Belarus will hold a presidential election on Oct. 11, but one needn’t bother staying up for the result: The incumbent, Alexander Lukashenko, Europe’s so-called last dictator, traditionally claims 80 to 90 percent of ballots, with the result fixed both beforehand by mass early voting and afterward via a completely invisible counting process.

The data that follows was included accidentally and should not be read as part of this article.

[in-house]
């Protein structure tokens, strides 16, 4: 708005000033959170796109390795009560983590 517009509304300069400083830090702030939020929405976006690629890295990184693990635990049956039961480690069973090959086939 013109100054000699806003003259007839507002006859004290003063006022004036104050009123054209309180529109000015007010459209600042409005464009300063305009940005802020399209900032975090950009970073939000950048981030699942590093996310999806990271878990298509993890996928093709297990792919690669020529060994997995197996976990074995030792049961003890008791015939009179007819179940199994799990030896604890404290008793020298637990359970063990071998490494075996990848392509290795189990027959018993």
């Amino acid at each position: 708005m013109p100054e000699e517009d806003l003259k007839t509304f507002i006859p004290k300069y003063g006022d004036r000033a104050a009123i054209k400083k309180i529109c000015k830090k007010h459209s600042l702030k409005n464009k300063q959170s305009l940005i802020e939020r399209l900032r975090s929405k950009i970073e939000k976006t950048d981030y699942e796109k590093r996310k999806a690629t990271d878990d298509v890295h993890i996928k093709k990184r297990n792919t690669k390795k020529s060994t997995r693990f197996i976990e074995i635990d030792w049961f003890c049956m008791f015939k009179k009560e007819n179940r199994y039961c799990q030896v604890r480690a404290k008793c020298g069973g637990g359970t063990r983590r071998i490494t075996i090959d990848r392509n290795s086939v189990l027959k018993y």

But in a region gripped by the turmoil caused by Russia’s proxy war in Ukraine, Belarus’ election still matters.
Lukashenko has been in power since 1994. The last election in 2010 culminated in mass protests against election fraud and almost 700 arrests. That isn’t likely to be the scenario this time, but the reason has more to do with the opposition’s fear of the Kremlin than with any political liberalization at home.